EFFRA’s newsletter now online

EFFRA’s Autumn newsletter, which was published in October 2017 and distributed to residents, is now available electronically on the website here. We also plan to make available some of the older versions of the newsletter.

The Autumn newsletter focusses on the passing of the Neighbourhood Plan by the Examiner, which should now go to Referendum in February 2018 subject to twenty two required modifications being made to it to meet the “Basic Conditions”, e.g. compliance with national planning policies, and the current Local Plan. These modifications take into account the concerns expressed by EFFRA over the last two years about some of the allocated development sites as these were shared by the Examiner. EFFRA committee members have been contributors to the Plan particularly on environment and heritage policies and the production of the maps and now that the housing policies are to be modified to meet the Basic Conditions, we are pleased that we will be able to support the Plan at the Referendum.

The Newsletter also covered the launch of the new Effingham Tradesmen’s Register on 23rd October. Three tradesmen have been added to the Register since the launch with more applications currently being processed. The Register is already being accessed by a large number of residents.

The Newsletter is delivered to most homes in the parish although we are currently not able to cover the far southern part and we would be very grateful for any suggestions on how to cover that area. We have also been asked by residents just over our boundary for copies of the Newsletter so we are making copies available in the following places:

  • The Bakery, The Street, Effingham
  • Bevan’s Butchers, The Street, Effingham
  • Bookham Library
  • Effingham MiniMart, Effingham Junction
  • Horsley Library
  • KGV, Browns Lane, Effingham
  • Loolabels at the KGV
  • Sibleys, Guildford Road, Effingham
  • The Vineries, Lower Road, Effingham

2 thoughts on “EFFRA’s newsletter now online”

  1. I would like to thank Effingham Residents Association for the hard work they put in working on the Neighbourhood Plan. Sometimes working in difficult conditions they never gave up, and they too worked very hard in shaping the outcome. I know Effingham Residents Association had well documented concerns over the sites and I am pleased that a common sense approach has finally prevailed with the examiner finding in their favour. I feel that it has been a gruelling couple of years and a lot of hostility created. If only EPC had listened in the first place! I know they thanked local residents but I feel Effingham Residents Association at last found a voice and they should at least get a mention. But heyho, praising a thorn in the backside was always going to be difficult! Carry on the good work!

  2. It would be a shame if the Examiner’s report is presented as finding in favour of one side or another over the many difficult issues tackled in the Neighbourhood Plan. Of course EPC has listened all the way through, to all the many residents of Effingham who have got involved as well as to organisations such as EFFRA. This Neighbourhood Plan has been the result of huge amounts of work by many people: parish councillors, members of ENPAG (the Effingham Neighbourhood Plan Advisory Group), EFFRA committee members asking probing questions, local experts on the Environment Working Group, and above all the hundreds of Effingham residents who attended public events and workshops and responded via the online forum.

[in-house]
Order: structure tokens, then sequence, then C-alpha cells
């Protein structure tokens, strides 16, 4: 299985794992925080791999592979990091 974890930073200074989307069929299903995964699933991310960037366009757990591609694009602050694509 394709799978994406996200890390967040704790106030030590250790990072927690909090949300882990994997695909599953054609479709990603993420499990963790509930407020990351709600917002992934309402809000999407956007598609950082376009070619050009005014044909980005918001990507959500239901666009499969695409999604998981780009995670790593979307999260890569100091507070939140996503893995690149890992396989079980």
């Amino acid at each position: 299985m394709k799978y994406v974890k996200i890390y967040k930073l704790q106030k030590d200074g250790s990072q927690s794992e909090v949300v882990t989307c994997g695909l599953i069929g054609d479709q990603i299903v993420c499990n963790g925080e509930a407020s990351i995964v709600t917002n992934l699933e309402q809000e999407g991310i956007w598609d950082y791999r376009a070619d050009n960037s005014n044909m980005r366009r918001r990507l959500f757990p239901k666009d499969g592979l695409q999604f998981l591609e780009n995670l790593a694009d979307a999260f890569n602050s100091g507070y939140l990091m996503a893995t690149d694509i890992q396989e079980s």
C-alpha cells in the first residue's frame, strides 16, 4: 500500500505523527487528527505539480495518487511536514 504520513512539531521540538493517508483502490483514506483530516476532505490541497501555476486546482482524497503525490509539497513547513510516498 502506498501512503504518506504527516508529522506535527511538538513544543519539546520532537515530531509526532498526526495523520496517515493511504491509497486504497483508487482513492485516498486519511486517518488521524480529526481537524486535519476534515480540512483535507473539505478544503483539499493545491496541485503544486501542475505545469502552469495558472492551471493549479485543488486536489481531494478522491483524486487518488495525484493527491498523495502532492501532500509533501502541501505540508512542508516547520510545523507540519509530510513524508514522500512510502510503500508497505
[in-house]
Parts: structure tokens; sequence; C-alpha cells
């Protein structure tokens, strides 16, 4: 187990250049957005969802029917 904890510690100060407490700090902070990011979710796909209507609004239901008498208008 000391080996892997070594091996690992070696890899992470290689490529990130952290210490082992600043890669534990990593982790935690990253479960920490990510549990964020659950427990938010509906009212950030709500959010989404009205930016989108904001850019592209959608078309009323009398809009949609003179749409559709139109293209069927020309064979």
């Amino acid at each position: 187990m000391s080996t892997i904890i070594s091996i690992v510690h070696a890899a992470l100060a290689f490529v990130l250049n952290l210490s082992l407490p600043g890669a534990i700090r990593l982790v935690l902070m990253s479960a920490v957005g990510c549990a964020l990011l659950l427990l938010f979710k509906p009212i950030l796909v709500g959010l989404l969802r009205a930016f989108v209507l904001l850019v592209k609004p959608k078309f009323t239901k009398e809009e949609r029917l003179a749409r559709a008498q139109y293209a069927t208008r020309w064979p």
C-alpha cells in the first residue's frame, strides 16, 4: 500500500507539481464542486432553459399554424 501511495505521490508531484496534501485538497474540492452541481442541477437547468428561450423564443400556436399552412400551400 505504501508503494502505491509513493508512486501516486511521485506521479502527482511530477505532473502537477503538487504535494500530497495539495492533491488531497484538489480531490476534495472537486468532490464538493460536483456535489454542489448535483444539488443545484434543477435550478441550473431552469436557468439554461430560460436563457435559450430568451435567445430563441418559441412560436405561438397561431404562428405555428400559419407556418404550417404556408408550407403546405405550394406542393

The formal consultation survey in summer 2016 achieved an impressive response from 54% of households, and clear majority support for every single policy of the draft Plan. This hard work by so many people has paid off brilliantly – the Examiner has approved the key policies that will allow us to have a significant influence on planning decisions in Effingham. The Plan, when modified as he requires, sets a target of ‘about’ 50 homes to meet local need, a requirement for a high proportion of two-bedroom homes on new developments, three out of the four residential site allocations are agreed, and wildlife corridors and Local Green Spaces are all protected. I am very pleased that the policy setting out the process for controlling development on new windfall sites is supported by the Examiner. That means any new sites that come forward must be assessed in the same way as we assessed the site allocations in the Plan, giving stronger protection in the future to our Green Belt and to community facilities and local businesses.

    The Neighbourhood Plan has already given a huge boost to our fight to protect the village from the destructive Berkeley Homes / Howard School planning appeal. The Secretary of State has delayed the decision until January to give him time to consider the weight to be given to the Neighbourhood Plan now it has passed Examination.

    I’m pleased EFFRA is backing the Neighbourhood Plan as it goes to Referendum in February. We all need to work together to get our Plan in place to give maximum protection to our village and countryside.

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